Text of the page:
(Or, “In Which Your Narrator Learns a Valuable Lesson About The Perils of Cheap Media and the Proper Use of the Verify Button.”)

A while back I picked up a 50-pack ‘cake box’ of surprisingly low-priced DVD+R Dual Layer discs, possibly at Costco (although it could have been Best Buy or Staples, at this point I’m not sure). The price was good and I’d been thinking that it’d be nice to be able to cram more than an hour’s worth of DVD-Video onto a disc, and I naively had some idea about using them for backup purposes as well.

The discs were TDK branded, and say “DVD+R Double Layer 8x Speed 8.5GB”. Unfortunately, what the label doesn’t say is that, as far as I can tell, the only relationship they have with actual recordable DVDs is that they’re roughly the same size and they have a hole in the middle. But more on that later.

Anyway, I bought the discs, brought them home, and promptly forgot about them. I don’t burn a ton of discs anymore, but it’s good to have media on hand…right? So there they sat, lurking.

A few months ago, I went to burn a fairly big photography project to disc for safekeeping. Of course I had it backed up to a second hard drive (via Aperture’s ‘Vaults’ feature), but I figured an additional copy on optical wouldn’t hurt. And so I clicked away in Toast and burned the files to one of the discs.

Now I generally make a point of always letting Toast verify any disc I burn, but I’d be a liar if I told you that I actually remember doing it. It’s possible that I just mounted the disc immediately after burning, cataloged it, and then ejected it and put it with my other backup discs. Rinse, repeat … about a half a dozen times or so, over the space of a few months. Each time the same process — I burn a disc without problems, mount it, catalogue it, and then put it away in a binder. The process wasn’t flawless — sometimes I’d get failures due to ‘sense key’ errors and have to try a couple of times to get a successful write, and writing 8.5GB at the maximum speed of 2X that my writer supported was slow — but I figured that was par for the course.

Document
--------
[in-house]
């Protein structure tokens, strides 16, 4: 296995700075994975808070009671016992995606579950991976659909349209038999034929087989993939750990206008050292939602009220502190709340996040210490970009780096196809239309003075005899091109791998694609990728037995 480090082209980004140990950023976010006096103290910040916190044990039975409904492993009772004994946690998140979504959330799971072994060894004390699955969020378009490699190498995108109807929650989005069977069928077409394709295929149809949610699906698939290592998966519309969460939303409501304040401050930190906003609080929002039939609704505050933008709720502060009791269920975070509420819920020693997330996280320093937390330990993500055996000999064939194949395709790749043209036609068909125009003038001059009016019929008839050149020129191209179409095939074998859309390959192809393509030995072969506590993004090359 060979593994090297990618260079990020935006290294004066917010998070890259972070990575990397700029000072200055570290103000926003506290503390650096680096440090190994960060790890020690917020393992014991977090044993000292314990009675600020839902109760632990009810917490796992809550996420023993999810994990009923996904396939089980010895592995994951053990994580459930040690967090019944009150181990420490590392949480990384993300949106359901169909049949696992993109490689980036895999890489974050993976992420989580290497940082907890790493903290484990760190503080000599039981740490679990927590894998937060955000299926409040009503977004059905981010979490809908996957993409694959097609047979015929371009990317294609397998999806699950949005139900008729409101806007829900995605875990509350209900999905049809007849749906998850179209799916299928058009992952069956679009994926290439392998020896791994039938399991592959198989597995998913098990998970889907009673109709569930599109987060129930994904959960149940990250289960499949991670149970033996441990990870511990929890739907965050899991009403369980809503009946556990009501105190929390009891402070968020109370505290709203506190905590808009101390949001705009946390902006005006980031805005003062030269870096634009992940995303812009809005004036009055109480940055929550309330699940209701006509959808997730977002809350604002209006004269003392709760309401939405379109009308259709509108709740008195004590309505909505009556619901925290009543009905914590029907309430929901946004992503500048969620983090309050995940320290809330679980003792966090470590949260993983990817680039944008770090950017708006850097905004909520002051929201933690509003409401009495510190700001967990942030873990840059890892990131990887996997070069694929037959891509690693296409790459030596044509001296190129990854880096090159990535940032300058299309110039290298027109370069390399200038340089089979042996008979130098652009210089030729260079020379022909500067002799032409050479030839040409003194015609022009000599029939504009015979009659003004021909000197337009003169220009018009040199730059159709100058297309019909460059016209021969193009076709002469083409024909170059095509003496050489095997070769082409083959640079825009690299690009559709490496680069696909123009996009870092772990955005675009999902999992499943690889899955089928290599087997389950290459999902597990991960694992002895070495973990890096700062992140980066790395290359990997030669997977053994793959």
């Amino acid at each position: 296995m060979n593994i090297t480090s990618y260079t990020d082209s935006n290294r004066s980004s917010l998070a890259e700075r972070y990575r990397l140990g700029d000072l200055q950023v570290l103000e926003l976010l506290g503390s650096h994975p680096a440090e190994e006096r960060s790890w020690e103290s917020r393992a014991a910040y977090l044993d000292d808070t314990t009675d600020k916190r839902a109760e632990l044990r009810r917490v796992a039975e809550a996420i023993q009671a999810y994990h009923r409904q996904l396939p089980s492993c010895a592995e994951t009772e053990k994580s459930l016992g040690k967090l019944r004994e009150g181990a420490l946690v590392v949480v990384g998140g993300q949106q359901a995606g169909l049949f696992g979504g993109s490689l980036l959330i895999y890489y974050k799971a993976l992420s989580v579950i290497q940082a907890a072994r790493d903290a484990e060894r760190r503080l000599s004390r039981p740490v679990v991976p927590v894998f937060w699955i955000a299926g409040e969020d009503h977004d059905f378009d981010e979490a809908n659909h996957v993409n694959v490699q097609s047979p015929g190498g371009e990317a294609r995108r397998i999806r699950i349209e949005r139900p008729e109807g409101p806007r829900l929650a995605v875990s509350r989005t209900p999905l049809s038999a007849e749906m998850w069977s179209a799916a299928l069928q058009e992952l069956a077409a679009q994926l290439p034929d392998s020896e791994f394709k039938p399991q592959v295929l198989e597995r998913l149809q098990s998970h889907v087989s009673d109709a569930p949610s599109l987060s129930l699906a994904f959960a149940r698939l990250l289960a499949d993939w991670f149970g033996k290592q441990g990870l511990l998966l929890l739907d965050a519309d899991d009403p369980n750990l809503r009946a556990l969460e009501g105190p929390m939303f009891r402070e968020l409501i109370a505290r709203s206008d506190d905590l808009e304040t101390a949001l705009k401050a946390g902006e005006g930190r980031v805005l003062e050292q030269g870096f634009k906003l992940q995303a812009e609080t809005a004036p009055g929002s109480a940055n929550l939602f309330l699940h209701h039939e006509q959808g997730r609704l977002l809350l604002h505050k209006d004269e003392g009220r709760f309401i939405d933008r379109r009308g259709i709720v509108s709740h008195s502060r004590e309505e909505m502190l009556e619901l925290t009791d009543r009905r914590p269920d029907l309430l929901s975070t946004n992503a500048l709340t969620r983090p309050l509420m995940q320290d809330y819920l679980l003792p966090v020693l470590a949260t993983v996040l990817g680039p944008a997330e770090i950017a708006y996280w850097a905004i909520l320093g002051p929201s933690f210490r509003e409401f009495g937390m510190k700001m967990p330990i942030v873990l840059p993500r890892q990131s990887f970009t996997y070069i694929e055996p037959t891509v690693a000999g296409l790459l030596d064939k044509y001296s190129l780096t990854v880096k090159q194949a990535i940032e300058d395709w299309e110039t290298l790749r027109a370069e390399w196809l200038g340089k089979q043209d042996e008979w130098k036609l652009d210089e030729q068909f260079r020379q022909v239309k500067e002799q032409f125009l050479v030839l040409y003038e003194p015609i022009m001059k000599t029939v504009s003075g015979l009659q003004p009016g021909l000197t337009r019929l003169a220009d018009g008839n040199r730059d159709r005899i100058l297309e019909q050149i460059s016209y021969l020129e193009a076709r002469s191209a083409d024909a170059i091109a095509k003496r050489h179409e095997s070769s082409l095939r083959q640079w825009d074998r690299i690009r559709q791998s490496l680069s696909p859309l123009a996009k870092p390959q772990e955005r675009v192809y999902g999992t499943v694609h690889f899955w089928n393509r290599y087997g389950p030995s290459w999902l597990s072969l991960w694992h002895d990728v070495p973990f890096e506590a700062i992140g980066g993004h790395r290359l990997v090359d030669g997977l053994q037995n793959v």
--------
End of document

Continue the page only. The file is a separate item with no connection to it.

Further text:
Up until earlier this week, when I did something different. I burned a bootable disc image (long story) and attempted to use it on another computer. It failed. In fact, the disc wouldn’t even mount when I put it in the other computer’s drive. Thinking it was a compatibility issue, I brought it back to my desktop where I’d burned it — nope, nothing. Odd, I thought — so I tried it again, and got the same result.

Although the disc had mounted just fine immediately after burning, once ejected from the drive and reinserted, it would never mount again.

Not only was the boot disc bad, but every disc I’d burned on the media turned out to be bad. That’s right: one hundred percent mis-burns.

In the interest of science, I blew through most of the rest of the stack trying different burning programs, data, and writers. I achieved identical results with my desktop’s Pioneer DVR-109 and my laptop’s LG GSA-S10N6, using both Toast and Apple’s Disk Utility. No dice under any combination. (On the LG, the discs seem to fail more reliably during burning; on the Pioneer they sometimes complete and fail silently.) However, the error does seem to be reliably caught if full post-burn verification is run on the resulting disc.

So, lessons learned:

  1. Always run a full verification cycle on every disc, every time. I got sloppy, and as a result let a few bad discs slip through into my backups. No harm came of it, and they’re a belt-and-suspenders thing anyway, but it’s not hard to imagine how it could have been a nastier surprise. If it’s worth burning, it’s worth verifying.
  2. Brand names on optical media are totally meaningless. I’ve discovered the crummy “RITEKS04” stuff under both the TDK and Memorex names. It seems to be the case that if you’re getting a ‘good deal’ on double layer DVD+R 8X media, what you’re getting is probably the RITEK crap. Avoid it like the plague it is.
  3. Allegedly, the only decent DVD+R DL media around is Verbatim. I wasn’t able to find any in any local stores in my area, although it is available mail-order. In general, the whole double layer system seems half-baked and worth avoiding unless you really need it.
  4. DVD burning isn’t like CD burning. Or at least not like CD burning in the last ten years. I was cavalier about burning DVDs because I mostly burn CDs, and CD writing technology has been pretty reliable — even with cheap non-mail-order media — for the better part of a decade now. DVD burning, especially double layer, isn’t like that; it’s like 1999 all over again with the weird incompatibilities.

It’s entirely possible that there are burners out there that handle the steaming pile that is RITEKS04 just fine, but both of my drives are common models (both are stock Apple parts) and work fine with better grades of Verbatim media.

So much for a good deal on a box of discs.